I had this question when reading section 3.5.3 on page 170 of "Pattern Recognition and Machine Learning" written by Christopher M. Bishop:
Here $\mathbf\Phi$ represents the design matrix and $\beta$ is precision which is positive.
My question is: why is $\mathbf\Phi^\top\mathbf\Phi$ a positive definite matrix?
I tried to prove it by showing that the error function defined in equation (3.80) of the same book has a local minimum at $\mathbf m_N$. But I don't have the luck (I can prove $\nabla E$ is zero at $\mathbf m_N$, but I cannot show further that $\mathbf m_N$ is necessarily a local minimum) and, even if it is the case, I cannot establish positive definiteness of $\mathbf\Phi^\top\mathbf\Phi$ from that of $\mathbf A$. So, can you please help me prove that $\mathbf\Phi^\top\mathbf\Phi$ is positive definite? Thanks a lot.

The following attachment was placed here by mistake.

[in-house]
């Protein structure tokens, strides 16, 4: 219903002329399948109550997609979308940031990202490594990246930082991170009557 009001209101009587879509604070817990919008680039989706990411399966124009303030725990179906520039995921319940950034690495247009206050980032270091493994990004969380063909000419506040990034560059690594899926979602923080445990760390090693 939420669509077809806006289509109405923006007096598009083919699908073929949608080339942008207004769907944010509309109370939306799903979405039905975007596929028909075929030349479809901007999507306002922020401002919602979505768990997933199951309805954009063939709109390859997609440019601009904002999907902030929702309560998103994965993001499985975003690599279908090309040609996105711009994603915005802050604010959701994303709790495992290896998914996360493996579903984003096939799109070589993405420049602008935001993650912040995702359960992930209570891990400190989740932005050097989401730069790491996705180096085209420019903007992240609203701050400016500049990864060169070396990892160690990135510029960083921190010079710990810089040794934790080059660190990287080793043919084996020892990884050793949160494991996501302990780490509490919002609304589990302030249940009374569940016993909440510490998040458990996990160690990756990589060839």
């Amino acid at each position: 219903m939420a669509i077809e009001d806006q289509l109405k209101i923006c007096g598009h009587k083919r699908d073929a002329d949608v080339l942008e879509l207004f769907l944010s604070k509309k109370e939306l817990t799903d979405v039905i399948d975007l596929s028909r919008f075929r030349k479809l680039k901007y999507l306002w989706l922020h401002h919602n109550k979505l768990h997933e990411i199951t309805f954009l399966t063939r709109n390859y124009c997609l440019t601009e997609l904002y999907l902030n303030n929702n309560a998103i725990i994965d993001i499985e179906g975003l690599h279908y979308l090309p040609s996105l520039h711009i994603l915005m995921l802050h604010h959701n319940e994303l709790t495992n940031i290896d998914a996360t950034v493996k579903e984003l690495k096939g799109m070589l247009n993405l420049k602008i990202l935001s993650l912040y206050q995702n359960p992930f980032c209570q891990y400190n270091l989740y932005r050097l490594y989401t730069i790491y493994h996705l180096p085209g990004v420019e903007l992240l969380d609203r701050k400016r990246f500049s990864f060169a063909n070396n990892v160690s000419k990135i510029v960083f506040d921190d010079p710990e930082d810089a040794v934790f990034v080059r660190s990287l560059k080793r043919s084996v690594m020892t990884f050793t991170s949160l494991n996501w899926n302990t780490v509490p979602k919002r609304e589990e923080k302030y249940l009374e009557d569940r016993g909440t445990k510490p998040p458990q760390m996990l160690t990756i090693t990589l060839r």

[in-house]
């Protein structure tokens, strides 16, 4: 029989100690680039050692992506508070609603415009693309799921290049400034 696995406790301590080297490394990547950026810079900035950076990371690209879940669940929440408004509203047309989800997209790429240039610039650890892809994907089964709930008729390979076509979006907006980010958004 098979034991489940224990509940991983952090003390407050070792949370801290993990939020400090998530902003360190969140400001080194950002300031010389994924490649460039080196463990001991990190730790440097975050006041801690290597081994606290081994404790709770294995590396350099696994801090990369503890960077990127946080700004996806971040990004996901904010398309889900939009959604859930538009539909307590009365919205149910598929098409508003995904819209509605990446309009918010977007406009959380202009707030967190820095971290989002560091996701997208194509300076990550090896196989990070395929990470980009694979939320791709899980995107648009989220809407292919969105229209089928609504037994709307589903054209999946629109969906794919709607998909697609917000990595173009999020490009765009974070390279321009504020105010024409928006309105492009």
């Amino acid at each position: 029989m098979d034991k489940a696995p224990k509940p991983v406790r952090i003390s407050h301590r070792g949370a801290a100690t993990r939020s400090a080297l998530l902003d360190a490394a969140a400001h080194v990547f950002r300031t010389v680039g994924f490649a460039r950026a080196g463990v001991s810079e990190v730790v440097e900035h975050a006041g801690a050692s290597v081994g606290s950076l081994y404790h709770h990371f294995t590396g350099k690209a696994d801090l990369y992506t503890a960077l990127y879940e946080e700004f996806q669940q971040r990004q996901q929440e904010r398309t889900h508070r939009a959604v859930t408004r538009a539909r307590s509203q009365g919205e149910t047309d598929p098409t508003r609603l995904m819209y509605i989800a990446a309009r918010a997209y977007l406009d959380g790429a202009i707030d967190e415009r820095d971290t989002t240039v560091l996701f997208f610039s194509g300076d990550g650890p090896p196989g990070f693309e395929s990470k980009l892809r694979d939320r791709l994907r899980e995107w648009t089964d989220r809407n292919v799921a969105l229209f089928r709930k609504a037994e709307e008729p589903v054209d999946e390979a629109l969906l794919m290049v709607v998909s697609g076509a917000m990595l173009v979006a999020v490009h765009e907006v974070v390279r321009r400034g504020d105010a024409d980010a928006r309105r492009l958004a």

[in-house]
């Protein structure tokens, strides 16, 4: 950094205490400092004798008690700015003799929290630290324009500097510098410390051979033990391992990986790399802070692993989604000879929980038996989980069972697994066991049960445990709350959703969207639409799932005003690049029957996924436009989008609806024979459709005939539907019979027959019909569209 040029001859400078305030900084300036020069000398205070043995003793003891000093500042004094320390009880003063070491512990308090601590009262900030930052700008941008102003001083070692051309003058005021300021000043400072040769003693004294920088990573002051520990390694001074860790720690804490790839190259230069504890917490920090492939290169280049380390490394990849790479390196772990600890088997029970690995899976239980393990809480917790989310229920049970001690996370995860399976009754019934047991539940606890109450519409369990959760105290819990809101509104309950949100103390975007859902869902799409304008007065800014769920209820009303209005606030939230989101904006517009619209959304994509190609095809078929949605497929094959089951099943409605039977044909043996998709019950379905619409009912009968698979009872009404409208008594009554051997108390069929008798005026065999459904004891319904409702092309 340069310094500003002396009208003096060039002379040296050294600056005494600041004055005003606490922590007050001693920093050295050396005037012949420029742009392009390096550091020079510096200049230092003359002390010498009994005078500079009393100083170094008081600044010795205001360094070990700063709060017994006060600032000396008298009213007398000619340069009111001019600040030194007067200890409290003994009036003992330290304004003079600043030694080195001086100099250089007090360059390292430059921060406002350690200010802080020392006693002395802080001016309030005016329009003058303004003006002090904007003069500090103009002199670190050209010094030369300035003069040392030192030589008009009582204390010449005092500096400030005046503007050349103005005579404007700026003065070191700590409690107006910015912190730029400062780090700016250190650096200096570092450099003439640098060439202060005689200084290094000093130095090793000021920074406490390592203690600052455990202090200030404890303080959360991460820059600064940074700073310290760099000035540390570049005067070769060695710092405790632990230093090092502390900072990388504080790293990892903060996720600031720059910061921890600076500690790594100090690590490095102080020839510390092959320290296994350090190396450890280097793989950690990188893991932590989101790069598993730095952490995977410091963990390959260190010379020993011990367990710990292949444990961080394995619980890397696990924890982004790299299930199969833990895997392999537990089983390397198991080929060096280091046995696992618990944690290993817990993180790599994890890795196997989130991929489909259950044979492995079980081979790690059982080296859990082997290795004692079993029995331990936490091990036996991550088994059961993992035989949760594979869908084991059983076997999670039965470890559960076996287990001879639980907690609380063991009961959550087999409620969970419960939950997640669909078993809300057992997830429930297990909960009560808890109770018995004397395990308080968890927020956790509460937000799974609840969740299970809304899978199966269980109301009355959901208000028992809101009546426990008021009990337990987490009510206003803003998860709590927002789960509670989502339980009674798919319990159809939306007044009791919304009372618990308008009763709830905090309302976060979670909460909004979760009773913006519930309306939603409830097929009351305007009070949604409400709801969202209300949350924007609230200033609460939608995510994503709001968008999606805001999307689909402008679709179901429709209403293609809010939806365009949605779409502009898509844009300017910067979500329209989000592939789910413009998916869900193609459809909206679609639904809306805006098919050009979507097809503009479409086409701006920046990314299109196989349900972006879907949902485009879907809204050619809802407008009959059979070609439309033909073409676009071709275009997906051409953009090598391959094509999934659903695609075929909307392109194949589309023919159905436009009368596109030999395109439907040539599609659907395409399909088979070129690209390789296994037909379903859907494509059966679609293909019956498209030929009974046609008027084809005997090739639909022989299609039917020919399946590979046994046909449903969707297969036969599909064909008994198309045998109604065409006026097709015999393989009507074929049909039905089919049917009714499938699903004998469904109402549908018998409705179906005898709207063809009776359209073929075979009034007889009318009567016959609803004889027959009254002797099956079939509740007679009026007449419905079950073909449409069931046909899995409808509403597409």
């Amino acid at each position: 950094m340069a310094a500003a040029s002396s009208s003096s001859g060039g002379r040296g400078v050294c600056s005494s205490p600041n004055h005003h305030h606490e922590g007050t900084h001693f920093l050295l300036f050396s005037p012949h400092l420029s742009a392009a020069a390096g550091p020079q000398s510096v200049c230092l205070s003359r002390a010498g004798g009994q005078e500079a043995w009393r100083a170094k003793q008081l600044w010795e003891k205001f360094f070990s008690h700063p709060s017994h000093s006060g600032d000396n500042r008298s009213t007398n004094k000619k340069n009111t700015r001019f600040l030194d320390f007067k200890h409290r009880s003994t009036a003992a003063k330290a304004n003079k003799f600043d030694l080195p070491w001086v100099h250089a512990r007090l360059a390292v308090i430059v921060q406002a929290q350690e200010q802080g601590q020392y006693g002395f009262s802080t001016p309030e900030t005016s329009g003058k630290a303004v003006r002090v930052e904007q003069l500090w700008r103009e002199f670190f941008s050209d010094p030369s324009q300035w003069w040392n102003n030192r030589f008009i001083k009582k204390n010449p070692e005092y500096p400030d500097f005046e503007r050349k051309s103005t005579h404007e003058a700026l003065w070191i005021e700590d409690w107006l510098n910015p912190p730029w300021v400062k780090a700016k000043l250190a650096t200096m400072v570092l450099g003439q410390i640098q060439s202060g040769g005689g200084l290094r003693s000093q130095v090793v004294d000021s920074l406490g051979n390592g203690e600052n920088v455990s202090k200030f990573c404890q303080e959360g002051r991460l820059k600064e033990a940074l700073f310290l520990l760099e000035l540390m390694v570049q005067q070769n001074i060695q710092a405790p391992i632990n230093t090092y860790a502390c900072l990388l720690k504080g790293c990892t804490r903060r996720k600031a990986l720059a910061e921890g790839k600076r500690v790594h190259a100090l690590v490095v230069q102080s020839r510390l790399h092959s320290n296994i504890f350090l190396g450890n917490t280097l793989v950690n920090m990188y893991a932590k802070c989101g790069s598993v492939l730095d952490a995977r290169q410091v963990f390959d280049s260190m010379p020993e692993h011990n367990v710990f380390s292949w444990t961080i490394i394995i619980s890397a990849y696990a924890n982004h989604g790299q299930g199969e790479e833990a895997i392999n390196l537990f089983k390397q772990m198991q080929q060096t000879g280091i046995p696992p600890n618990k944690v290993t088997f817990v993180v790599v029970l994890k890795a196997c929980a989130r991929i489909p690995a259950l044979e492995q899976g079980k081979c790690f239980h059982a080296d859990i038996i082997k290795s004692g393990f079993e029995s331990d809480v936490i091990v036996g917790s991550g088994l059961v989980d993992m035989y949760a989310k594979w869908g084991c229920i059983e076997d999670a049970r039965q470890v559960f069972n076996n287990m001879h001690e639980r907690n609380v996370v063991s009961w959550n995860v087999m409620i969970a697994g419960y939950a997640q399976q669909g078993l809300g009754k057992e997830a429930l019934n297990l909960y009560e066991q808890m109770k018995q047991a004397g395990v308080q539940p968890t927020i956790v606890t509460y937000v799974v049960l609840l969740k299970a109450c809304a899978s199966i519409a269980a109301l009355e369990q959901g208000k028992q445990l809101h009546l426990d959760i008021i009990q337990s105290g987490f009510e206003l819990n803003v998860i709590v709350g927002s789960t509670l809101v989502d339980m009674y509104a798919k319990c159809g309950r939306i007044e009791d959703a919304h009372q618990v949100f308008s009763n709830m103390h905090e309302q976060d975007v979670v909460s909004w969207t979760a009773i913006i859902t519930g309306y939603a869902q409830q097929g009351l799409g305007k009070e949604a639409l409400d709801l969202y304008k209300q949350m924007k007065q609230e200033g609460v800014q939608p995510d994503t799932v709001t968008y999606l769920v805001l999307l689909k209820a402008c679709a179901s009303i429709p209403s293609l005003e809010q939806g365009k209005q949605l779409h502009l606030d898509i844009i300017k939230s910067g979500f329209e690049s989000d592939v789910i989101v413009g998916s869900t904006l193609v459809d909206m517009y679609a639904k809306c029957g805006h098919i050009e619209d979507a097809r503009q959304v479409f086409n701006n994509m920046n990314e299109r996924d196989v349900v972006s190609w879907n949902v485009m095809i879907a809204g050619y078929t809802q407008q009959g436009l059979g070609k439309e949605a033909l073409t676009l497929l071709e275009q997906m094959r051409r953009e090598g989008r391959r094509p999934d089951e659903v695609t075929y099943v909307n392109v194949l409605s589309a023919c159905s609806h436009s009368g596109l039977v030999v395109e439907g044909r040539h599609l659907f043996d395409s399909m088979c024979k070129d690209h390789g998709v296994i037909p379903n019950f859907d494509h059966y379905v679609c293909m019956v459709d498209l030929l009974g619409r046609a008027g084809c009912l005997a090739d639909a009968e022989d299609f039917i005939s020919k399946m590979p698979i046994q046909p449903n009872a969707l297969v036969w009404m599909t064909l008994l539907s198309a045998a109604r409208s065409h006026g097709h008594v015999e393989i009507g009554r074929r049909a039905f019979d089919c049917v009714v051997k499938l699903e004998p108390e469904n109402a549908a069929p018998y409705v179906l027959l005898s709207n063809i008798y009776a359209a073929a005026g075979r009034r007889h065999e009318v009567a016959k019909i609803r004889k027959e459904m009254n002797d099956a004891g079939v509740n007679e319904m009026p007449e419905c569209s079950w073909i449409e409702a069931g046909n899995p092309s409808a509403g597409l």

Edit: The columns of the design matrix $\mathbf\Phi$ are linearly independent almost surely, because the elements of this matrix are (functions of) random variables. This condition is essential in excluding positive semi-definiteness. As an aside, it is usually assumed that the number of samples $N$ is larger than the number of basis functions $M$.